Assam, Bengal forest officials arrest five for killing tiger

The Royal Bengal tiger’s territory straddled the India-Bhutan border

Forest officials of two neighbouring States, Assam and West Bengal, came together to catch five persons for killing a Royal Bengal tiger whose territory straddled the India-Bhutan border.

The tiger was among an estimated 20 that had a dual identity; it carried the MNP 059M tag as an ‘Indian’ tiger and TMT 063M as an ‘international’ tiger.

MNP expands to Manas National Park and TMT to Transboundary Manas Tiger covering about 400 sq km along the border between India and Bhutan. While MNP in western Assam measures 500 sq km, the adjoining Royal Manas National Park in Bhutan measures 1,000 sq km.

Officer’s tip-off

“We received a tip-off from a range officer in West Bengal about smugglers having hidden the tiger’s skin, teeth and bones in Runikhata area of [Assam’s] Chirang district. We picked up the lead and arrested five people from Srirampur on the Assam-West Bengal border last week,” a forest officer in MNP said.

The tiger was killed along the India-Bhutan border a month ago.

West Bengal forest officials had come to know that the poachers had contacted potential buyers in northern West Bengal or Nepal and wanted to sell the skin for ₹15 lakh. Posing as buyers, they got in touch with the poachers who agreed to meet them at Srirampur.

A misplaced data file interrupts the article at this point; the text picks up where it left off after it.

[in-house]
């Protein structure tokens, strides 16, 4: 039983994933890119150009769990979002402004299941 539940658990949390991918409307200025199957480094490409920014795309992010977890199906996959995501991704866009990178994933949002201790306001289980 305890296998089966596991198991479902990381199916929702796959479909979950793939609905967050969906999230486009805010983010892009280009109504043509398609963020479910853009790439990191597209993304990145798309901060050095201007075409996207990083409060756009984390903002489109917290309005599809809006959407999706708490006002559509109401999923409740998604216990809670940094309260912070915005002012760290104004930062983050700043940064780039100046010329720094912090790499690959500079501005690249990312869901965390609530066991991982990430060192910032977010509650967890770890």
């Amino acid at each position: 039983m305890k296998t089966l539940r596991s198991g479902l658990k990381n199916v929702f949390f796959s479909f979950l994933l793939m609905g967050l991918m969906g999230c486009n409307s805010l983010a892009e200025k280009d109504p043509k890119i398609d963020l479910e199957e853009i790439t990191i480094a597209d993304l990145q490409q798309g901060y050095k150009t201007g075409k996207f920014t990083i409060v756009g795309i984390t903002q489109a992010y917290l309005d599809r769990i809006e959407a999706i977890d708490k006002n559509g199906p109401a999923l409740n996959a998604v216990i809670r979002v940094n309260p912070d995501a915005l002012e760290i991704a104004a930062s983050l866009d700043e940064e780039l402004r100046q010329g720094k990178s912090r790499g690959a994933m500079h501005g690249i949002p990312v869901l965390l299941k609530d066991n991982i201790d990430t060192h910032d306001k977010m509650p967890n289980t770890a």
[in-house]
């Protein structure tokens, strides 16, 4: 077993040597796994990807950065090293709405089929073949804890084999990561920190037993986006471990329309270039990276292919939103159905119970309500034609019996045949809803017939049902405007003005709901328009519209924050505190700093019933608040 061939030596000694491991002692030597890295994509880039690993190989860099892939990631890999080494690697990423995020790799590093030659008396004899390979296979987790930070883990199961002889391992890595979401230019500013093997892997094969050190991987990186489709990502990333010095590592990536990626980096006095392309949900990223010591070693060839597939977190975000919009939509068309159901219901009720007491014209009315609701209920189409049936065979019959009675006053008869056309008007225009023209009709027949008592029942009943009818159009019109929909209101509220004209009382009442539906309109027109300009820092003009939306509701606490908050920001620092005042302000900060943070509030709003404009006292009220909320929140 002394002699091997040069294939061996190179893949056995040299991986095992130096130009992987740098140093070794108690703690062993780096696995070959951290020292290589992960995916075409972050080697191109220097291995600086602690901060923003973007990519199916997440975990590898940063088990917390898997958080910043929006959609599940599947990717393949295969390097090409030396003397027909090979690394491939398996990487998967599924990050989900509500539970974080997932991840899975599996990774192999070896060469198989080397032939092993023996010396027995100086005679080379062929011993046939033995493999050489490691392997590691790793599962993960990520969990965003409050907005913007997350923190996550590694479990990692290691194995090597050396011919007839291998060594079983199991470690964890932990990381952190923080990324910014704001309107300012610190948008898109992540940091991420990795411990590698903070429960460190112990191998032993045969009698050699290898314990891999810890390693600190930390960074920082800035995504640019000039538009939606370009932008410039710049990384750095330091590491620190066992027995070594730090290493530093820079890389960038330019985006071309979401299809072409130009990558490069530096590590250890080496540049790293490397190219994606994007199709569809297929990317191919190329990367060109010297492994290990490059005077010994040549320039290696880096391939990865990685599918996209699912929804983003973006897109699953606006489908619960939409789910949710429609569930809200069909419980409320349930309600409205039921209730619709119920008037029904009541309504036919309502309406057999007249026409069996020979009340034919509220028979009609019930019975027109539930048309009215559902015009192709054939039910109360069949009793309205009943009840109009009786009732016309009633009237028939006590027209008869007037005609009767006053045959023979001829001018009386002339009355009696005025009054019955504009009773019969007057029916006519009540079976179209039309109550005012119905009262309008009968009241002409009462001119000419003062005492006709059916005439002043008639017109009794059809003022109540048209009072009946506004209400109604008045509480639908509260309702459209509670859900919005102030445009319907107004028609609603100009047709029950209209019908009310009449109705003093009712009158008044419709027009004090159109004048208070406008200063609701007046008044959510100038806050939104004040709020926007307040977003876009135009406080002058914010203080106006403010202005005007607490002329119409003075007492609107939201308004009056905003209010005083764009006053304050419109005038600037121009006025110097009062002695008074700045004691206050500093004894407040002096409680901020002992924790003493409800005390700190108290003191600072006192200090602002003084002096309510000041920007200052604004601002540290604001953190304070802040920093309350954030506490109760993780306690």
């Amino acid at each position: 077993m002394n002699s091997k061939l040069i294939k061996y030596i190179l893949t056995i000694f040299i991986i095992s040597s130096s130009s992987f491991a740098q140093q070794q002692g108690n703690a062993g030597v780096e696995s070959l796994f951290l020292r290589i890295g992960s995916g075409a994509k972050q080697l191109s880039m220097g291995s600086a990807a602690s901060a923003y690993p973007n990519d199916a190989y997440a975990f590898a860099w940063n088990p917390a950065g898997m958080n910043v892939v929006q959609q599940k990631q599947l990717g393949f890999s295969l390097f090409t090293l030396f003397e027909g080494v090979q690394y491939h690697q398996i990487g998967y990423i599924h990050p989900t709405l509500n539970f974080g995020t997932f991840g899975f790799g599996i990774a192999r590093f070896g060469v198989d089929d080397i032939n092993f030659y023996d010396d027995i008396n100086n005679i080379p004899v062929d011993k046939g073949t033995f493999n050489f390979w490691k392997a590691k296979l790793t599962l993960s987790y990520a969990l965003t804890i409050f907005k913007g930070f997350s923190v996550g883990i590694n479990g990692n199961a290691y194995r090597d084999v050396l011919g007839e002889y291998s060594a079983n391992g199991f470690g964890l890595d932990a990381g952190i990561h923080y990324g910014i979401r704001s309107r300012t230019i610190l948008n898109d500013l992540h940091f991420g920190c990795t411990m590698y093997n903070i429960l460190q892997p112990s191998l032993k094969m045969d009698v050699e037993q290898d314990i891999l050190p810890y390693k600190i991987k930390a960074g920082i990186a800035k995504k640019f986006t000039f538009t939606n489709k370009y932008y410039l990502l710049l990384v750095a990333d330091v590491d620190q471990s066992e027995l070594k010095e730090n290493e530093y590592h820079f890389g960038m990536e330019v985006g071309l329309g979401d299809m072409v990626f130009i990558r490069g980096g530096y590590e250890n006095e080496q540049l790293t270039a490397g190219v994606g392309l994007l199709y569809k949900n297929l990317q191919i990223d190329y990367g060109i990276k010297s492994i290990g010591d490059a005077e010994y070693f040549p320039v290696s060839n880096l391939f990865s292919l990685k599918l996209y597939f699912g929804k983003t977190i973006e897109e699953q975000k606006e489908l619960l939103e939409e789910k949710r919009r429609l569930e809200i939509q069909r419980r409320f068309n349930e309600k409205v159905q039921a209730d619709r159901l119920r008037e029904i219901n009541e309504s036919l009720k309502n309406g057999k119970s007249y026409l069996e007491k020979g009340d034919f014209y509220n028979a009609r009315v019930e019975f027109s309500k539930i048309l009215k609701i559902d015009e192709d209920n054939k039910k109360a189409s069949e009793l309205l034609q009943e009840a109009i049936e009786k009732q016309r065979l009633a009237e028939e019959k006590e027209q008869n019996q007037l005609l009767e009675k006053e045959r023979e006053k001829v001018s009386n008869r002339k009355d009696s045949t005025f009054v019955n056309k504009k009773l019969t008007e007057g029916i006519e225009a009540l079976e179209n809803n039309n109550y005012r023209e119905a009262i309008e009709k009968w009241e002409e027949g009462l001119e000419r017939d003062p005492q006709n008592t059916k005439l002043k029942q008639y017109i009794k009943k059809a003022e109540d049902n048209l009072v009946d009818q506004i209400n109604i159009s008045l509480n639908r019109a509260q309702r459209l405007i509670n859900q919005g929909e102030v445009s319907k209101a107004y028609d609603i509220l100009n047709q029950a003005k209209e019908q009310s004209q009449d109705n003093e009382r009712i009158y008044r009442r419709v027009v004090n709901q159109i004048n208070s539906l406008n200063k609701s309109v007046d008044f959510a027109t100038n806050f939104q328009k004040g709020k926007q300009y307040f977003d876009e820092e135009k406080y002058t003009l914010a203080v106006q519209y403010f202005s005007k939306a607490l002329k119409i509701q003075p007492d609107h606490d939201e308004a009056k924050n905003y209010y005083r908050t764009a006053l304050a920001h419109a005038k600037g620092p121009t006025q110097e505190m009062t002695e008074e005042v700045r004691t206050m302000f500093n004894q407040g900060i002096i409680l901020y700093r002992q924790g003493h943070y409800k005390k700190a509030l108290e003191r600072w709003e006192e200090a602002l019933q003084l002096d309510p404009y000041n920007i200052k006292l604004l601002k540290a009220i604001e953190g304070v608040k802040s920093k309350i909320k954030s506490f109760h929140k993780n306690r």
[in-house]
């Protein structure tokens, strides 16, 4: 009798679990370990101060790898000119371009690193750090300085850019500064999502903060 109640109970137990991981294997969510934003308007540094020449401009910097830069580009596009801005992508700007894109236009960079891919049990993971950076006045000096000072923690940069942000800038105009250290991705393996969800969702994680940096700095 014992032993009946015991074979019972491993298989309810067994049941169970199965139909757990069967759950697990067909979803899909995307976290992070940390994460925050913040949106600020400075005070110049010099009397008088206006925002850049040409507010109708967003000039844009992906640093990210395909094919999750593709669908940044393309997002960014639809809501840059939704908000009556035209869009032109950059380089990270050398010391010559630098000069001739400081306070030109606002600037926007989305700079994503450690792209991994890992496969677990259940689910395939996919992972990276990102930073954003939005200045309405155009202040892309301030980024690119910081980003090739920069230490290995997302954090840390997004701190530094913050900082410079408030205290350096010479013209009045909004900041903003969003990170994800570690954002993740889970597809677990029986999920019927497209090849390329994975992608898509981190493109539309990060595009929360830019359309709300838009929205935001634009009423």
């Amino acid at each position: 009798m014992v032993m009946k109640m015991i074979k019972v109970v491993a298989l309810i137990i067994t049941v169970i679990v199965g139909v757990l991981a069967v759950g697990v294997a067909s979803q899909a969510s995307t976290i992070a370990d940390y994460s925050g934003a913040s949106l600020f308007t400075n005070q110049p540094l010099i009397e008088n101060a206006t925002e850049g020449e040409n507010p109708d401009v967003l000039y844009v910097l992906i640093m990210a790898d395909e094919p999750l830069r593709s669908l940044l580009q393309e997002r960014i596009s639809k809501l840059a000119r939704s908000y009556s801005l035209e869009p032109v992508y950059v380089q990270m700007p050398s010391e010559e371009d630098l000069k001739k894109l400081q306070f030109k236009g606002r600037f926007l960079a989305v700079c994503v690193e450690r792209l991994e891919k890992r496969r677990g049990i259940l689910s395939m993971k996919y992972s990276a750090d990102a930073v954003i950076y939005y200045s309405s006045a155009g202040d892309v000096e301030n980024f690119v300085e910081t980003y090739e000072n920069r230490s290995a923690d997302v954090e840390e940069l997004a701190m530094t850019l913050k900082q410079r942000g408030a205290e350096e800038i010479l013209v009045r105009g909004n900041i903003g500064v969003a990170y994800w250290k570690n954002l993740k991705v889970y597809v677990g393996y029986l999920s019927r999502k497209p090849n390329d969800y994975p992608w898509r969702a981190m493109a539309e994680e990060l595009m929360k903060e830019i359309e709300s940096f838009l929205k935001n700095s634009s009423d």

“The West Bengal forest officers informed us and we laid in wait for the poachers to come to sell the tiger body parts to us,” the MNP officer said.

The five — Prabhat Narzary, Ishaq Narzary, Dimbeshwar Roy, Binadeep Roy, and Bibalan Narzary — did not carry the tiger skin with them but revealed where they had hidden it as well as other body parts of the carnivore.

More vulnerable

“Tigers of Indian part of Manas are more vulnerable than those in Bhutan that can prey at 4,000m above sea level too. The transboundary tigers are equally vulnerable, and the poachers are usually from Assam,” said Firoz Ahmed of Assam-based green group Aaranyak.

The Transboundary Manas Conservation Authority, an India-Bhutan joint initiative, had estimated 18 transboundary tigers during 2015-16 fiscal, 17 during 2016-17, and 20 during 2017-18.

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Printable version | Apr 2, 2020 11:38:13 PM |

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